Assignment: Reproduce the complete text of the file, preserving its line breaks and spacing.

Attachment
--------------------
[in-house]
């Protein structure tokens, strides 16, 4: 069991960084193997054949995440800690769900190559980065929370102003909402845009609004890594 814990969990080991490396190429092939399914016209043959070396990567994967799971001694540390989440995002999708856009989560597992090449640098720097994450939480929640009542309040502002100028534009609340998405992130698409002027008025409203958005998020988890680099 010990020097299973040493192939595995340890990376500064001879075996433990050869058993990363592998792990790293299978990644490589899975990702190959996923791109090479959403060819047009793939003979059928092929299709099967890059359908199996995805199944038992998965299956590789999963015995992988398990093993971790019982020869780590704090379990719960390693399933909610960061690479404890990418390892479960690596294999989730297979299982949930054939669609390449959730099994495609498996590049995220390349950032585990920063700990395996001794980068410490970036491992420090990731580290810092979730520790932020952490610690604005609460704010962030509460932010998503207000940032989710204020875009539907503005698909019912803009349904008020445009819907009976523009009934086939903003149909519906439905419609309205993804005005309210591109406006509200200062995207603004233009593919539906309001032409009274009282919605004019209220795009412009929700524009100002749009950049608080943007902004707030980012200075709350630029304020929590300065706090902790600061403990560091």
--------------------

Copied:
[in-house]
């Protein structure tokens, strides 16, 4: 069991960084193997054949995440800690769900190559980065929370102003909402845009609004890594 814990969990080991490396190429092939399914016209043959070396990567994967799971001694540390989440995002999708856009989560597992090449640098720097994450939480929640009542309040502002100028534009609340998405992130698409002027008025409203958005998020988890680099 010990020097299973040493192939595995340890990376500064001879075996433990050869058993990363592998792990790293299978990644490589899975990702190959996923791109090479959403060819047009793939003979059928092929299709099967890059359908199996995805199944038992998965299956590789999963015995992988398990093993971790019982020869780590704090379990719960390693399933909610960061690479404890990418390892479960690596294999989730297979299982949930054939669609390449959730099994495609498996590049995220390349950032585990920063700990395996001794980068410490970036491992420090990731580290810092979730520790932020952490610690604005609460704010962030509460932010998503207000940032989710204020875009539907503005698909019912803009349904008020445009819907009976523009009934086939903003149909519906439905419609309205993804005005309210591109406006509200200062995207603004233009593919539906309001032409009274009282919605004019209220795009412009929700524009100002749009950049608080943007902004707030980012200075709350630029304020929590300065706090902790600061403990560091």